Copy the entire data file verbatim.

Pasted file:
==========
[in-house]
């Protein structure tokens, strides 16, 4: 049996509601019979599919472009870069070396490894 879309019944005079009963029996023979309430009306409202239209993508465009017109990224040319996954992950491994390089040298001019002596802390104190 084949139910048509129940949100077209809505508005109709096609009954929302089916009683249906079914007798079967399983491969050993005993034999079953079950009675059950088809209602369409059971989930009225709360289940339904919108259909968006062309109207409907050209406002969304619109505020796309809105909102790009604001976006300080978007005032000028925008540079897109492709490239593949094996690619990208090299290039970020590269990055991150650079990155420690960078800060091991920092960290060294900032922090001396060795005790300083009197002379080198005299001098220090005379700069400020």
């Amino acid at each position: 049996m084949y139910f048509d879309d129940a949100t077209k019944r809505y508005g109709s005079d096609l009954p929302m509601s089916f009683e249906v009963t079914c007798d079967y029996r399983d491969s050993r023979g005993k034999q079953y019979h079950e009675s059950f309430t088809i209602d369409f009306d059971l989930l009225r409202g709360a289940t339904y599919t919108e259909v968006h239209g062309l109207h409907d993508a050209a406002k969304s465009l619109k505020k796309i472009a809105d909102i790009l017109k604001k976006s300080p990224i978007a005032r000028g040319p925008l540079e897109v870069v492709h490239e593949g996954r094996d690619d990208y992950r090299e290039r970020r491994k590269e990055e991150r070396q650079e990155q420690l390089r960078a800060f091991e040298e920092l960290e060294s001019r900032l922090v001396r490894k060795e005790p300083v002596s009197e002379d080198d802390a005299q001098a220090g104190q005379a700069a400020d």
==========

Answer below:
[in-house]
């Protein structure tokens, strides 16, 4: 049996509601019979599919472009870069070396490894 879309019944005079009963029996023979309430009306409202239209993508465009017109990224040319996954992950491994390089040298001019002596802390104190 084949139910048509129940949100077209809505508005109709096609009954929302089916009683249906079914007798079967399983491969050993005993034999079953079950009675059950088809209602369409059971989930009225709360289940339904919108259909968006062309109207409907050209406002969304619109505020796309809105909102790009604001976006300080978007005032000028925008540079897109492709490239593949094996690619990208090299290039970020590269990055991150650079990155420690960078800060091991920092960290060294900032922090001396060795005790300083009197002379080198005299001098220090005379700069400020």
């Amino acid at each position: 049996m084949y139910f048509d879309d129940a949100t077209k019944r809505y508005g109709s005079d096609l009954p929302m509601s089916f009683e249906v009963t079914c007798d079967y029996r399983d491969s050993r023979g005993k034999q079953y019979h079950e009675s059950f309430t088809i209602d369409f009306d059971l989930l009225r409202g709360a289940t339904y599919t919108e259909v968006h239209g062309l109207h409907d993508a050209a406002k969304s465009l619109k505020k796309i472009a809105d909102i790009l017109k604001k976006s300080p990224i978007a005032r000028g040319p925008l540079e897109v870069v492709h490239e593949g996954r094996d690619d990208y992950r090299e290039r970020r491994k590269e990055e991150r070396q650079e990155q420690l390089r960078a800060f091991e040298e920092l960290e060294s001019r900032l922090v001396r490894k060795e005790p300083v002596s009197e002379d080198d802390a005299q001098a220090g104190q005379a700069a400020d």